Commonwealth v. Hamilton , 148 Pa. Super. 169 ( 1941 )

  • Argued October 17, 1941. The defendant William Hamilton was the president of a social club duly licensed to sell alcoholic beverages to its members. He with the other defendants, employees of the club, were charged in three indictments with the illegal sale of liquor to non-members of the club. The bills were consolidated and were tried together. At the close of the Commonwealth's case a demurrer to the evidence was sustained as to all defendants except defendant Hamilton, on bill 240, and as to all defendants except James O'Neill on bill No. 241, and as to all defendants on bill No. 242. The jury acquitted O'Neill, but found defendant Hamilton guilty, with a recommendation of mercy. A new trial was refused and appellant was sentenced to pay a fine, only, of $100 and costs. Since the assignments of error relate to alleged prejudicial remarks of the trial judge during the course of the trial and in the charge of the court, it will be necessary to refer to the testimony.

    Jenkins, a police officer of the City of Philadelphia went to the club on September 14, 1940 and applied to the doorman for membership. Without any formality or inquiry as to his name, he was handed an application blank which he signed, and on payment of twenty-five cents, of the $1 annual dues, he was immediately admitted to the club and bought drinks. Without his knowledge he was later vouched for by a member of the club whom he did not know, and four days after his application he received a membership card with the notation on the back, "Expires April 1, 1940," a date prior to the time when he applied for membership. On October 27, 1940, Jenkins with officer Curtis, as his non-member guest, both in plain clothes, visited the club and their testimony is that they went to the bar; that Curtis ordered two drinks of liquor from defendant *Page 172 Hamilton, who was then acting as bartender, and was served by him; that Curtis paid defendant for these drinks as well as for the beer ordered by Jenkins.

    In this connection, the court, in a colloquy with counsel, said: "He [Jenkins] said he had a glass of beer and the other man had two whiskies. But the point about it is, Mr. Sheridan, he did not buy it. It was this Curtis, this other man, who paid for it. Of course that may raise an issue of fact. I do not know. But as long as he [Jenkins] did not do the buying, then nothing can be predicated in the way of a conviction on his testimony." We cannot agree that the italicized sentence, in its context was in any degree prejudicial. It was said early in the examination of Jenkins, the first witness called, and the jury must have understood it as a reference to the proofs at that stage of the trial as indicated by sentences following, and not as a conclusion of fact, regardless of subsequent testimony, imputing guilt to the defendant. When the case opened for the defendant, Hamilton denied that Curtis bought the drinks. He said that they were ordered by Jenkins and not by Curtis and that when he turned his back, one of them placed the money on the bar in front of Jenkins and that he picked it up assuming that it was Jenkins' money. The court throughout the charge, after a review of the testimony of the defendant as well as that of the Commonwealth, was careful to submit this issue to the jury as one of fact to be determined by their conclusion as to which was to be believed.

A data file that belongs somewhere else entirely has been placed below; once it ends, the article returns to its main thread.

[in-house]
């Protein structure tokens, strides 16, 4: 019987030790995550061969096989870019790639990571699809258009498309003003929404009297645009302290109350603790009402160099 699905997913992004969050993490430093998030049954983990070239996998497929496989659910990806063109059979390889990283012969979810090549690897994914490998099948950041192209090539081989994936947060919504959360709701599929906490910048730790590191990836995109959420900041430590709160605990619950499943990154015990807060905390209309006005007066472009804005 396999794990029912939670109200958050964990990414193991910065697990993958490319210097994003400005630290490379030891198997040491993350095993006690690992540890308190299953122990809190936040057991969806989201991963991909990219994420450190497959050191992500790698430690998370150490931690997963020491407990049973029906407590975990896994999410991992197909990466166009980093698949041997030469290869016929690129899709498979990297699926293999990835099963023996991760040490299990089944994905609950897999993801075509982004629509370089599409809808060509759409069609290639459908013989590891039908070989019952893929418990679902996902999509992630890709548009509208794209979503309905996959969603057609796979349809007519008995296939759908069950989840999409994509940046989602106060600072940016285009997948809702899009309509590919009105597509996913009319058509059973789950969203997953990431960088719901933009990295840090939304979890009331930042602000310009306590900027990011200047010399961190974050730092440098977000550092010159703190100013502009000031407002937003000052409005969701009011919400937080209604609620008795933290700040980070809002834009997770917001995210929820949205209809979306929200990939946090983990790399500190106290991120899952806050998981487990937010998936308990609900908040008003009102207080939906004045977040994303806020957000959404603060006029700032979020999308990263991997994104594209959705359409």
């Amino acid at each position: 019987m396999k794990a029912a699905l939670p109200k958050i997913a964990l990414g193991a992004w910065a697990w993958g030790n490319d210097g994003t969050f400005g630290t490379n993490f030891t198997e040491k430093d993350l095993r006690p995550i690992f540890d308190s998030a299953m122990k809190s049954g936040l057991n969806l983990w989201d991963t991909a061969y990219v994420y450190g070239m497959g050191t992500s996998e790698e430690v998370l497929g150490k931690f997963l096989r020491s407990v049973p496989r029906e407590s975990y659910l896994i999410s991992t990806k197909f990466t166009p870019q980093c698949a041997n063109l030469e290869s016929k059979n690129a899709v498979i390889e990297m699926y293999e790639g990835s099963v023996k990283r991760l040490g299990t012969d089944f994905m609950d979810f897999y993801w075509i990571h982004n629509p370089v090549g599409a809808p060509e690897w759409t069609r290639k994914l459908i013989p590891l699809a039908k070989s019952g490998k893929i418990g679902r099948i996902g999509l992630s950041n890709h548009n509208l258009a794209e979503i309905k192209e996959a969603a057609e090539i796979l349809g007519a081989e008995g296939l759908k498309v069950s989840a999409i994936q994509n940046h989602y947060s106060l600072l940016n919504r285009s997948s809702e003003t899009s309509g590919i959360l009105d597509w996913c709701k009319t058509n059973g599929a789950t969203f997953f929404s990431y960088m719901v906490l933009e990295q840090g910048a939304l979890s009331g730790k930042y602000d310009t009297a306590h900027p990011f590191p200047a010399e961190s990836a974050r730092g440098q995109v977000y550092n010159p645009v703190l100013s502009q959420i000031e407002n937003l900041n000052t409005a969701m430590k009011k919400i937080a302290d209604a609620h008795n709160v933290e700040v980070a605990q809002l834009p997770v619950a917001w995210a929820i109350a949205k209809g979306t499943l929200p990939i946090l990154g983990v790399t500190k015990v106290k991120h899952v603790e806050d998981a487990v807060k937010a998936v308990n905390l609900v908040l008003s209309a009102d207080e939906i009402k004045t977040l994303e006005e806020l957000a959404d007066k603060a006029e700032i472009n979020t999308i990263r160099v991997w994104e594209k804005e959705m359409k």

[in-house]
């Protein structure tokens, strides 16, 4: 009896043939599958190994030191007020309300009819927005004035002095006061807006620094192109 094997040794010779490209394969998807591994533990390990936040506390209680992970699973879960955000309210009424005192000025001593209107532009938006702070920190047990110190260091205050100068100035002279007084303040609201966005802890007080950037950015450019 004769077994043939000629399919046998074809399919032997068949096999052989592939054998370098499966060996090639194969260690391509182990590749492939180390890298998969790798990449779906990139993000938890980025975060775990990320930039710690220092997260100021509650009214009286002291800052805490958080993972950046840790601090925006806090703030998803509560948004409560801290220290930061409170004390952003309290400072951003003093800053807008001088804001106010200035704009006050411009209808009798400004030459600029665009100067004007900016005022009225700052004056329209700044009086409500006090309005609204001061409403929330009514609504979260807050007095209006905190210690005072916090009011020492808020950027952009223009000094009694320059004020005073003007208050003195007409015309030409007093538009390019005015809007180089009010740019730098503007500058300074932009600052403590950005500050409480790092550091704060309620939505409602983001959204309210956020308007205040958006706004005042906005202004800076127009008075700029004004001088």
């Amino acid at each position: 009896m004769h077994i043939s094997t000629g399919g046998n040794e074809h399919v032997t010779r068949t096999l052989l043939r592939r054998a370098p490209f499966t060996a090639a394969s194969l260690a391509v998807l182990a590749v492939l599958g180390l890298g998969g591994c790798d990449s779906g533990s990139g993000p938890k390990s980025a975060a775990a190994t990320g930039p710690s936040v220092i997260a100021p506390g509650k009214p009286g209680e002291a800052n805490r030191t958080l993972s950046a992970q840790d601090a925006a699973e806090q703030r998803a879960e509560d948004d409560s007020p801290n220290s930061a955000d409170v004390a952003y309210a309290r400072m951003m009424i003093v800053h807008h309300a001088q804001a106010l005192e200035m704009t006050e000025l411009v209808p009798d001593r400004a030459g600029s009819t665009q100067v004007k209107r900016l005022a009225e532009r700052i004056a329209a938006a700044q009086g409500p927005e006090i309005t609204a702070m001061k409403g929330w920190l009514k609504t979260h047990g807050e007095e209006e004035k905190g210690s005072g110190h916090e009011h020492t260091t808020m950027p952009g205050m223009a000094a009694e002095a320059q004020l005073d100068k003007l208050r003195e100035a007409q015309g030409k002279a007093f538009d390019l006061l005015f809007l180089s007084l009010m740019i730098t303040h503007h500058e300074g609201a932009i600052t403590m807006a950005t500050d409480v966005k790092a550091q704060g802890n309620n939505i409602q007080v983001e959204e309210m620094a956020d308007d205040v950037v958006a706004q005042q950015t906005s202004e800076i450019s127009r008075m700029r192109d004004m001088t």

From the informality of the admission of Jenkins as a member, the question must have been raised in the minds of the jurors whether this was a bona fide club. The following statement of the trial judge, during the examination of Jenkins, assigned as error, was more favorable than otherwise to the defendant, for it eliminated that question from the issues in the case. Referring to this method of admitting members, the trial judge said: "I say it may be a subterfuge, but it has *Page 173 nothing to do with this charge. That is something for the Liquor Control Board. In other words, if people set themselves up as a club, and all you got to do is go there and pay a fellow a quarter and sign a card, and then go up and get a drink, that is something else. That is not this charge." Mr. Fenner: "I would like to withdraw a juror, your Honor." The Court: "No. That has nothing to do with this charge. The only thing here is whether or not these defendants, or any of them, sold liquor to the non-member, Mr. Curtis." The court said to the jury that Jenkinsmust be regarded as a member of the club and that the guilt of the defendant could not be predicated upon sales of liquor to him either for his own consumption or that of his guest.